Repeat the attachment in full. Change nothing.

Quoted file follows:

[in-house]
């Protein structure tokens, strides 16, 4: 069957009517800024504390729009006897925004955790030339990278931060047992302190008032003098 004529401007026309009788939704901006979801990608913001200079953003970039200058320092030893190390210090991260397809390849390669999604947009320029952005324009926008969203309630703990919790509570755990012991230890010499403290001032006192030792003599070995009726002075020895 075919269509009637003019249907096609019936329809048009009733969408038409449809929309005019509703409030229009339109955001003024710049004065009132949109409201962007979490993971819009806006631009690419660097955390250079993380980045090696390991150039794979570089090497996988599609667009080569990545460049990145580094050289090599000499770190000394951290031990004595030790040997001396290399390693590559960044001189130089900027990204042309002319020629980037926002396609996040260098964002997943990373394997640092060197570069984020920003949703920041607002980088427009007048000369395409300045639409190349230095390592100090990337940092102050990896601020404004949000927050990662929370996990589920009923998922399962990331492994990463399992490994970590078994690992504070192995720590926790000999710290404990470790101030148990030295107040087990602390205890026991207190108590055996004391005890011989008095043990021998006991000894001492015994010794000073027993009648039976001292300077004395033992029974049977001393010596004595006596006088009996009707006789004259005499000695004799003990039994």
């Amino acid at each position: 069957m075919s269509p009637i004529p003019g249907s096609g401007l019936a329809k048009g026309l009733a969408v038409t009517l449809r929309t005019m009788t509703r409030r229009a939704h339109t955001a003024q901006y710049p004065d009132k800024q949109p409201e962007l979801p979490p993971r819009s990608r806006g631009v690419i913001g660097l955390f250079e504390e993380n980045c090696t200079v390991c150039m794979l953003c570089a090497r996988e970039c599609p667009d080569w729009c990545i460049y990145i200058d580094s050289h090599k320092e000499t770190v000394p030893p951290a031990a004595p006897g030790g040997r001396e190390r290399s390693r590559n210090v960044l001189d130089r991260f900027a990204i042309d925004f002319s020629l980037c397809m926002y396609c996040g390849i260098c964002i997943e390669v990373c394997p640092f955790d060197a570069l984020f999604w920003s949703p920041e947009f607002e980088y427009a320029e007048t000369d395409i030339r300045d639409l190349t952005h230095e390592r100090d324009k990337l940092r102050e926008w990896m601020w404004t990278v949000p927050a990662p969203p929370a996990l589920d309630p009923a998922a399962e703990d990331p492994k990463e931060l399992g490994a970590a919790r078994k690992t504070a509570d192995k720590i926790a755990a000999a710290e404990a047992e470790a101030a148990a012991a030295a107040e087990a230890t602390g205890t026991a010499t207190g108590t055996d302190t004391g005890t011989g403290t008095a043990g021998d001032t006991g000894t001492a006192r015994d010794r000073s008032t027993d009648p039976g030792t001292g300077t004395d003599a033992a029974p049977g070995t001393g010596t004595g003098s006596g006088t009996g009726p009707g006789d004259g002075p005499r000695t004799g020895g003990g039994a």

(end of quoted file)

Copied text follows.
[in-house]
């Protein structure tokens, strides 16, 4: 069957009517800024504390729009006897925004955790030339990278931060047992302190008032003098 004529401007026309009788939704901006979801990608913001200079953003970039200058320092030893190390210090991260397809390849390669999604947009320029952005324009926008969203309630703990919790509570755990012991230890010499403290001032006192030792003599070995009726002075020895 075919269509009637003019249907096609019936329809048009009733969408038409449809929309005019509703409030229009339109955001003024710049004065009132949109409201962007979490993971819009806006631009690419660097955390250079993380980045090696390991150039794979570089090497996988599609667009080569990545460049990145580094050289090599000499770190000394951290031990004595030790040997001396290399390693590559960044001189130089900027990204042309002319020629980037926002396609996040260098964002997943990373394997640092060197570069984020920003949703920041607002980088427009007048000369395409300045639409190349230095390592100090990337940092102050990896601020404004949000927050990662929370996990589920009923998922399962990331492994990463399992490994970590078994690992504070192995720590926790000999710290404990470790101030148990030295107040087990602390205890026991207190108590055996004391005890011989008095043990021998006991000894001492015994010794000073027993009648039976001292300077004395033992029974049977001393010596004595006596006088009996009707006789004259005499000695004799003990039994």
């Amino acid at each position: 069957m075919s269509p009637i004529p003019g249907s096609g401007l019936a329809k048009g026309l009733a969408v038409t009517l449809r929309t005019m009788t509703r409030r229009a939704h339109t955001a003024q901006y710049p004065d009132k800024q949109p409201e962007l979801p979490p993971r819009s990608r806006g631009v690419i913001g660097l955390f250079e504390e993380n980045c090696t200079v390991c150039m794979l953003c570089a090497r996988e970039c599609p667009d080569w729009c990545i460049y990145i200058d580094s050289h090599k320092e000499t770190v000394p030893p951290a031990a004595p006897g030790g040997r001396e190390r290399s390693r590559n210090v960044l001189d130089r991260f900027a990204i042309d925004f002319s020629l980037c397809m926002y396609c996040g390849i260098c964002i997943e390669v990373c394997p640092f955790d060197a570069l984020f999604w920003s949703p920041e947009f607002e980088y427009a320029e007048t000369d395409i030339r300045d639409l190349t952005h230095e390592r100090d324009k990337l940092r102050e926008w990896m601020w404004t990278v949000p927050a990662p969203p929370a996990l589920d309630p009923a998922a399962e703990d990331p492994k990463e931060l399992g490994a970590a919790r078994k690992t504070a509570d192995k720590i926790a755990a000999a710290e404990a047992e470790a101030a148990a012991a030295a107040e087990a230890t602390g205890t026991a010499t207190g108590t055996d302190t004391g005890t011989g403290t008095a043990g021998d001032t006991g000894t001492a006192r015994d010794r000073s008032t027993d009648p039976g030792t001292g300077t004395d003599a033992a029974p049977g070995t001393g010596t004595g003098s006596g006088t009996g009726p009707g006789d004259g002075p005499r000695t004799g020895g003990g039994a």